Method Music is the direct result of an idea created almost 40 years ago and presented as a crucial narrative mechanism in a sophisticated, advanced multimedia fiction, a deceptively simple concept that would play an important role in one of the most written-about, deeply analysed, obsessed-over musical phenomena in 20th century music.
It is also an exploration by Lawrence of the theoretical and musical potential of the idea of musical portraiture, a further refinement of his own compositional techniques, and a proof of concept for what is known as the Lifehouse Method.
Launched in 2007 and operated for 15 months until being placed in temporary stasis, the Lifehouse Method is a system created by Pete Townshend and implemented with Lawrence Ball and software designer Dave Snowdon which realises a concept first explored in Townshend’s Lifehouse project wherein participants’ (“sitters”) personal data are analysed and used to create a unique musical portrait.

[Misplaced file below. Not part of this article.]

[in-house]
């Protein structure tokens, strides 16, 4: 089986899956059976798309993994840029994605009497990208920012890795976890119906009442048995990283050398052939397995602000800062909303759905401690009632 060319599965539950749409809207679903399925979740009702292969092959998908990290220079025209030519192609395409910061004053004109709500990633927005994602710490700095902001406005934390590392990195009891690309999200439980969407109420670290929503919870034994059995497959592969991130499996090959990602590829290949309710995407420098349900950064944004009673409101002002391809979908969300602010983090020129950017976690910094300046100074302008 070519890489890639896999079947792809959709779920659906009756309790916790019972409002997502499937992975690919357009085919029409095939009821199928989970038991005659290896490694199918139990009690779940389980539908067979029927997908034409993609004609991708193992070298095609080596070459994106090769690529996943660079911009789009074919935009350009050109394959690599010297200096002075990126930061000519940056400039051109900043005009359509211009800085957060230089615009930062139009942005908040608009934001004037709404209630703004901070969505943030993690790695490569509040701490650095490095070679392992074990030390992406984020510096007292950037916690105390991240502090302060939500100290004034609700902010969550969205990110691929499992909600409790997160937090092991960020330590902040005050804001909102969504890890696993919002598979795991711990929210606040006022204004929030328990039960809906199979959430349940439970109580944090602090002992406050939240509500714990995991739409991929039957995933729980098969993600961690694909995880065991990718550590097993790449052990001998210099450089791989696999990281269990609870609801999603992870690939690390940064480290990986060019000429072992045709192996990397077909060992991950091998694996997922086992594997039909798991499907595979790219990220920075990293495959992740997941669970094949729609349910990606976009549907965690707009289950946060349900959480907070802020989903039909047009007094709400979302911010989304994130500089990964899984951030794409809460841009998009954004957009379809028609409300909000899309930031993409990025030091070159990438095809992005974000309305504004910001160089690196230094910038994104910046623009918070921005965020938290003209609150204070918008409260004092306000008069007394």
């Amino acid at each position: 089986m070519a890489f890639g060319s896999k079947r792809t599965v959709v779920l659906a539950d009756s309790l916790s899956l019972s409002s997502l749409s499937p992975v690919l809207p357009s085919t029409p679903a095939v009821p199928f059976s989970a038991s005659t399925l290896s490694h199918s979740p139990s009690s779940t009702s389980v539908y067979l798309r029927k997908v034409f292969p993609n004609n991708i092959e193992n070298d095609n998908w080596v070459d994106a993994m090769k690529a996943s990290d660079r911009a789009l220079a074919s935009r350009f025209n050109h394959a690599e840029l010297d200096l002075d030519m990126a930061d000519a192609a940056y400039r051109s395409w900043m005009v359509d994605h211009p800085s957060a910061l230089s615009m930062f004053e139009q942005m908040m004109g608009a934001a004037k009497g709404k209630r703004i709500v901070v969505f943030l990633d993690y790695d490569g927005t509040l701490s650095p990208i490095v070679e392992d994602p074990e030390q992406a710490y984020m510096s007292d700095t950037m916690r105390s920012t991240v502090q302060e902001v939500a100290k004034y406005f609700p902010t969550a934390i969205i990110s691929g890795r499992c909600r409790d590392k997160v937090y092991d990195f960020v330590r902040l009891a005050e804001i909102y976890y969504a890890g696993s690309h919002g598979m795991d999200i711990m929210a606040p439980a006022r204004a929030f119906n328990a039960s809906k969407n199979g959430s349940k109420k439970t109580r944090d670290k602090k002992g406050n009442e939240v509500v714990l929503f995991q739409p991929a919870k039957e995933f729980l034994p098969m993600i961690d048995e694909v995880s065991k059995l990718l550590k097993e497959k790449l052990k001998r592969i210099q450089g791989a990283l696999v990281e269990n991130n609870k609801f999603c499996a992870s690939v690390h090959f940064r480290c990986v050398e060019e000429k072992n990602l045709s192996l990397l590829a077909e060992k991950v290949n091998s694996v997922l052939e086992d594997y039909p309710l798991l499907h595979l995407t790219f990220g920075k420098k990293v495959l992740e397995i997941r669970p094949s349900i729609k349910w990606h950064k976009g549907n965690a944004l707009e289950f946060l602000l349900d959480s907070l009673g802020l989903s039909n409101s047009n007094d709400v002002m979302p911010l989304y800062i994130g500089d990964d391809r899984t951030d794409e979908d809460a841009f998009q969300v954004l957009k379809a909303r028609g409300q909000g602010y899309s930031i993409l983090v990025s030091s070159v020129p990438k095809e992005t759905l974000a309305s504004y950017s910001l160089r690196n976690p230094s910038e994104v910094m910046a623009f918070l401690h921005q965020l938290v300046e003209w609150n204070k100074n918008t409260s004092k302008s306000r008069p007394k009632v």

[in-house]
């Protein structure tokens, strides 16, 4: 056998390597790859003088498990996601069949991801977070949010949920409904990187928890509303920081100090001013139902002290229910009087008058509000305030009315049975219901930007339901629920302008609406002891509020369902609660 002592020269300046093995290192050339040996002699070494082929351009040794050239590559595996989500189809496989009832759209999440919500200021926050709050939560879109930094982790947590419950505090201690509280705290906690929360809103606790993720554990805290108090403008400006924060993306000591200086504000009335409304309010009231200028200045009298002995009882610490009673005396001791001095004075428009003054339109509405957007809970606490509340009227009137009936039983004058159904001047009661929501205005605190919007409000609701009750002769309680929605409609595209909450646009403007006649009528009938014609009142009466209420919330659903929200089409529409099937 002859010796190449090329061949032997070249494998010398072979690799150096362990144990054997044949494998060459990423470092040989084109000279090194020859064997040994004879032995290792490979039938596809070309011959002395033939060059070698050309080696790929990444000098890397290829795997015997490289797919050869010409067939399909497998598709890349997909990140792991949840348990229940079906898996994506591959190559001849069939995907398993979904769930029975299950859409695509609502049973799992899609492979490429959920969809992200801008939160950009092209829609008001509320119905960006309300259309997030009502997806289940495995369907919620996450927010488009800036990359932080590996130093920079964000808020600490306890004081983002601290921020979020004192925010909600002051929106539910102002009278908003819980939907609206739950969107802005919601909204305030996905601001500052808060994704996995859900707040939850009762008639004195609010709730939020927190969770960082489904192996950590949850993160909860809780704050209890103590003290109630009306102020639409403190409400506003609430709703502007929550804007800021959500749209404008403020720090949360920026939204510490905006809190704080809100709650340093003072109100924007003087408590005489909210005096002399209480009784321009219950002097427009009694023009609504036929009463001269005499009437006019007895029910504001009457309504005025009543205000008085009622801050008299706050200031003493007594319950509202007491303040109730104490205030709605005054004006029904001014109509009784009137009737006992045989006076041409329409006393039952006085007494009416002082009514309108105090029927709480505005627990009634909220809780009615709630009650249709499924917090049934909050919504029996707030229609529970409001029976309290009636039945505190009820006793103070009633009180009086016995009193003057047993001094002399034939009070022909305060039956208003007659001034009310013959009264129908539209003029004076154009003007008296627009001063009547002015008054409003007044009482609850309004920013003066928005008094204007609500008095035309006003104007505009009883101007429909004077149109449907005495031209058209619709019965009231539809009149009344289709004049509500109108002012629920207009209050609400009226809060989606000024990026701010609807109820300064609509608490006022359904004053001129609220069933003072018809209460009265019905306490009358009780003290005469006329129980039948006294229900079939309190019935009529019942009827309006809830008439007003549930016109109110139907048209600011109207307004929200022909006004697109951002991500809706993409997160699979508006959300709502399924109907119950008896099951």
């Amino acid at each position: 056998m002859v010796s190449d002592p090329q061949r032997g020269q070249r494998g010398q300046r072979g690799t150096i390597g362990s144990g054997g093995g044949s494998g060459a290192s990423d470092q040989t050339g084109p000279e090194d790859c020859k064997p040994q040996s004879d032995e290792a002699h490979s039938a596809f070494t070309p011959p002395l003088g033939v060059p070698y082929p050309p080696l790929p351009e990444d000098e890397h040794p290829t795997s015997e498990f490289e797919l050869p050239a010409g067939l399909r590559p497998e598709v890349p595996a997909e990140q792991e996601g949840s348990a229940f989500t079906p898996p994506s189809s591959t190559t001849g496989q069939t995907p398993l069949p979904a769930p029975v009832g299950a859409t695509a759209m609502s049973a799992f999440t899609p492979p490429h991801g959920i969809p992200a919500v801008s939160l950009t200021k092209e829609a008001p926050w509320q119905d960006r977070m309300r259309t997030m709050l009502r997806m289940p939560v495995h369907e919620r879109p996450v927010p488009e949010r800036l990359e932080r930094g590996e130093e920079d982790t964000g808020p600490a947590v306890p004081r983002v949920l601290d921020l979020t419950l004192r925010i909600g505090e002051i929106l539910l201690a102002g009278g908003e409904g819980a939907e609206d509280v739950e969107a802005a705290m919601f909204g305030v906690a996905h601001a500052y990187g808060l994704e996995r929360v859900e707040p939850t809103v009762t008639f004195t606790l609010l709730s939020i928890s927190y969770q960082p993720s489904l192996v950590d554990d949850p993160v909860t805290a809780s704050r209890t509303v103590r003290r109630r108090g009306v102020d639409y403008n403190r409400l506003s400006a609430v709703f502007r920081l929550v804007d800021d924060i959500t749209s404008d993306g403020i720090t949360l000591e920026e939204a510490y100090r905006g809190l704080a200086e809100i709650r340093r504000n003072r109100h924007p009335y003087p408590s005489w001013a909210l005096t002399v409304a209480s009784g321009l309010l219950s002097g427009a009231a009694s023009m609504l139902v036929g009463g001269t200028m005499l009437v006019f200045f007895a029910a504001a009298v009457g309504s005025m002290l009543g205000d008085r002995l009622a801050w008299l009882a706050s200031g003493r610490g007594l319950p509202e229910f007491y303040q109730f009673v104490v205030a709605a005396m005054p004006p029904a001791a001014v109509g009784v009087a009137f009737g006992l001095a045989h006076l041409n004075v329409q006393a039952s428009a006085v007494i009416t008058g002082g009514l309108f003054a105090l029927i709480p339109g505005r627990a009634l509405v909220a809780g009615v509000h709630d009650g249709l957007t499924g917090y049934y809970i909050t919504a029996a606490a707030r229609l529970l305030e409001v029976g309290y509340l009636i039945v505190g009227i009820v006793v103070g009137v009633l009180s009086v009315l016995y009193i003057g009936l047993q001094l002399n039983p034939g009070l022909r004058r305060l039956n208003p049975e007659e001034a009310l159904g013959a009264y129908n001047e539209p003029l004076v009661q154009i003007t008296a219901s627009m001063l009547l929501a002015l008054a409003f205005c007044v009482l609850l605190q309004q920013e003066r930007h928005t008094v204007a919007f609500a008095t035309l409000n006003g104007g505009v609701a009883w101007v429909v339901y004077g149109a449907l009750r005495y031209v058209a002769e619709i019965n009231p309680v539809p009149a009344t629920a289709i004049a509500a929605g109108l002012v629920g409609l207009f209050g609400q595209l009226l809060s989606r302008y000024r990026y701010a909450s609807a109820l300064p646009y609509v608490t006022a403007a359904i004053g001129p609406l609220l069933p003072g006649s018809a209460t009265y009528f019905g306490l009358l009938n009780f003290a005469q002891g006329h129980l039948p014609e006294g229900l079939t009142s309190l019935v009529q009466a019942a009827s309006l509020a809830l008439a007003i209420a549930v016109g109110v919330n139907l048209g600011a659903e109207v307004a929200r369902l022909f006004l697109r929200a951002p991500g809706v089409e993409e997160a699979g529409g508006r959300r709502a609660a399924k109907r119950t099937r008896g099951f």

The Method itself is the software that creates the music, allowing you to “sit” for a portrait just as if you were being painted, and its users created over 10,000 pieces of music during its operation. As outlined on the Lifehouse Method site at the time of its launch, “After you’ve sat for your Method portraits, you can download them, play them back at your leisure, share them with your friends, compare them, noticing the similarities and differences between them, which will vary according to your input into the process. You may not like them, you may love them, you may prefer one to the other two, but, whatever your reaction, they will be authentic portraits, unique to you, based on the information gathered by your interaction with the Method software.”